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Water-rich New England builds ... a desalination plant?

Brockton, Mass., seeks a certain supply to assure growth. Some worry about what such installations portend.

By Staff writer of The Christian Science Monitor / May 29, 2008

These holding tanks will contain water at different stages of the desalination process. The tank on the left holds the raw water drawn from the Taunton River, on the right is the brine, or salt water, byproduct, and the tank in the center will hold drinking water to be sent by pipeline to customers.

Mark Thomson / The Christian Science Monitor

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Dighton, Mass.

Far from the arid US Southwest and its longstanding water woes, or even the Southeast and its new water skirmishes – attitudes are shifting in lush New England.

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That’s right. Despite abundant lakes and good rainfall, weak groundwater resources have crimped economic growth in some areas. As a result, the first big New England desalination plant turning brackish (salt water, fresh water mix) into fresh is expected to go online in Massachusetts this month.

That surprises some people, but not Robert Tannenwald, an economist and director of the New England Public Policy Center at the Federal Reserve Bank of Boston. Two years ago he did a study showing that New England – contrary to public perceptions – is not at all water-rich region, but one that needs to manage its water supplies more carefully and look for new sources.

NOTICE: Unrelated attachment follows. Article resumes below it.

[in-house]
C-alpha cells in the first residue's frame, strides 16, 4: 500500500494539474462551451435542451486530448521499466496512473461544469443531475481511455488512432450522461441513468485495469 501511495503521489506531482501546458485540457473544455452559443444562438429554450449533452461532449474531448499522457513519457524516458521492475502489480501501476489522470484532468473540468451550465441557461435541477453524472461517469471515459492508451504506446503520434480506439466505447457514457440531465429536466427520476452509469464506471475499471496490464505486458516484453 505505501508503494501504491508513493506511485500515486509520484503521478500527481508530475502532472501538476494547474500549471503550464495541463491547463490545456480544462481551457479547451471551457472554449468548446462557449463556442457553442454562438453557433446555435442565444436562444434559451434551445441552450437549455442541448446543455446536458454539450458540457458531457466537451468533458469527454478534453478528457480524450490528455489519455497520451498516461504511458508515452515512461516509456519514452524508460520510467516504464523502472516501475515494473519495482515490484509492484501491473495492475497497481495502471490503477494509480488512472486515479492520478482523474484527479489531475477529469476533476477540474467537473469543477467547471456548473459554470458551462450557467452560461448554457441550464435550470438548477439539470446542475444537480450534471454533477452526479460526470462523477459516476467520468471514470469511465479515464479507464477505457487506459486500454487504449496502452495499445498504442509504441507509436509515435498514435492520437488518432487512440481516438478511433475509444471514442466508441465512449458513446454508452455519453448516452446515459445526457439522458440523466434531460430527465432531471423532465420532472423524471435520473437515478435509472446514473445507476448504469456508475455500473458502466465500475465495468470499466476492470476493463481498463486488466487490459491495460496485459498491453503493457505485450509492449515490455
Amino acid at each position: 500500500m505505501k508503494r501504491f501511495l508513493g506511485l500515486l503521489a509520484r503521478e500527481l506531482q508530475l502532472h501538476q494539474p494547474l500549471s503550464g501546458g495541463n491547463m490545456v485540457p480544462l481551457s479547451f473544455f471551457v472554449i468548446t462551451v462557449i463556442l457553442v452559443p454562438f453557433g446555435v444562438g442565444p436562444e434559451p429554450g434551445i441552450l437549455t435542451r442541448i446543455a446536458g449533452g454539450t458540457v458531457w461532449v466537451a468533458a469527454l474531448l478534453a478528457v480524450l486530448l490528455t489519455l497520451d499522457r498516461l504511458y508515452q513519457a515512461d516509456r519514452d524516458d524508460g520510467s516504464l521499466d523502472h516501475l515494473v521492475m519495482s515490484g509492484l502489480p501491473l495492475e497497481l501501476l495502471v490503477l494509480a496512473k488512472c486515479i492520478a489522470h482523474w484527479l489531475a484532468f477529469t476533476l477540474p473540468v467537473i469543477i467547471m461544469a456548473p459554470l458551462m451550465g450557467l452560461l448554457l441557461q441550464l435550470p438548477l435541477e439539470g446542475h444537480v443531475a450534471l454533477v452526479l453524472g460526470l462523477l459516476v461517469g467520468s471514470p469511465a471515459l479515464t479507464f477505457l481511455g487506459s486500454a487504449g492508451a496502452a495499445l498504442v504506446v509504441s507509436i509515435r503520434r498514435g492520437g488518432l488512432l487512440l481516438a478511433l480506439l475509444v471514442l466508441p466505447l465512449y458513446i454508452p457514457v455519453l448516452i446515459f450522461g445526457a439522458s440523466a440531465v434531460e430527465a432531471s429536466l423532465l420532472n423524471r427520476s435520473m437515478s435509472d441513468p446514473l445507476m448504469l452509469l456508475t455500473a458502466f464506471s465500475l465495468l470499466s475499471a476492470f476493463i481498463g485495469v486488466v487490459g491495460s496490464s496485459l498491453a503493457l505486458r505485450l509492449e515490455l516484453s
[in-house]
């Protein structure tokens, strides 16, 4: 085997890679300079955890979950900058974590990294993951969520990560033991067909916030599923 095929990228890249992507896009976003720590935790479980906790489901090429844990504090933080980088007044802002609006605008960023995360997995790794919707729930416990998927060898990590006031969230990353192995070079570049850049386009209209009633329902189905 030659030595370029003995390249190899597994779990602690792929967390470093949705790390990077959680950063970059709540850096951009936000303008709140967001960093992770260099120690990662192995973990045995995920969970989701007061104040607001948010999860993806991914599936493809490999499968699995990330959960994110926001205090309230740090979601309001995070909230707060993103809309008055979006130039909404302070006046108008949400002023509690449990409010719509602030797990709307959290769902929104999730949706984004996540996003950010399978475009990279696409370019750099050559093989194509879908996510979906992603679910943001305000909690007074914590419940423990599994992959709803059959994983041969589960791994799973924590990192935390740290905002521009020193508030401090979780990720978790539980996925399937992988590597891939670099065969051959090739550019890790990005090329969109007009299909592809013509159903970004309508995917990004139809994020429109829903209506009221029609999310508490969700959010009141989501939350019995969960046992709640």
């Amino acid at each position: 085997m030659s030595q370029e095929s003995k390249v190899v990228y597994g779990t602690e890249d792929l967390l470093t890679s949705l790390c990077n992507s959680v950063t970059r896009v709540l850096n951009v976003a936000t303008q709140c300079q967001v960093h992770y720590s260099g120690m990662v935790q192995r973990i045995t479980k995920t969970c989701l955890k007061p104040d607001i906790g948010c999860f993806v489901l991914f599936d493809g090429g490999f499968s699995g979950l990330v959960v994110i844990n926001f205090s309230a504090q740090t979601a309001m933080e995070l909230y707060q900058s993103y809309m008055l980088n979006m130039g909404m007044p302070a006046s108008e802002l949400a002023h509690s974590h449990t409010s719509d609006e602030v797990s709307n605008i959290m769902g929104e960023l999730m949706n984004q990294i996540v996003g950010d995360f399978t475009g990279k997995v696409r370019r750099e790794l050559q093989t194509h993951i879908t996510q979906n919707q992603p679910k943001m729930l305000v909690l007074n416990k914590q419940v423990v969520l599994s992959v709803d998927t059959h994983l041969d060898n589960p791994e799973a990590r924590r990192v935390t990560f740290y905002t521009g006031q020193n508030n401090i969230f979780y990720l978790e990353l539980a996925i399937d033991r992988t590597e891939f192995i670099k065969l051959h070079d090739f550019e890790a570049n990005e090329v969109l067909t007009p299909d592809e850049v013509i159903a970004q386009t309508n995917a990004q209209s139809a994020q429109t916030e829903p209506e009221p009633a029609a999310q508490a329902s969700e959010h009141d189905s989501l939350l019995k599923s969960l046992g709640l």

“There’s still a general mind-set [in New England] that water as a resource is not in scarce supply – but it is,” Mr. Tannenwald says. “We waste a lot of water. There’s a lot of leaky pipes around here. So economics has to kick in and water has to be priced accordingly for the waste to stop.”

Initially, the Aquaria desalination plant, hard by the Taunton River a few miles from its mouth on Narragansett Bay, will supply 4 million gallons of fresh water each day to the city of Brockton 16 miles away. Using a reverse-osmosis process, it will filter salt and other impurities from brackish water flowing up the river from the ocean during high tide.

But not everyone is happy about what could become a regional trend. “The fact we are building desalination plants in New England is really a tragedy,” says Christopher Kilian, clean-water program director for the Boston-based Conservation Law Foundation. “This is a region that gets an immense amount of precipitation and where fresh water is being squandered. Before we start pouring costly desalinated water into the bucket, we should make the most of what we have and plug the leaks in the pipes.”

But Brockton has done that already, cutting water demand from around 11 million gallons per day to about 9 million. Now it needs the certainty that a steady supply of fresh water will bring to ensure economic growth, observers say.

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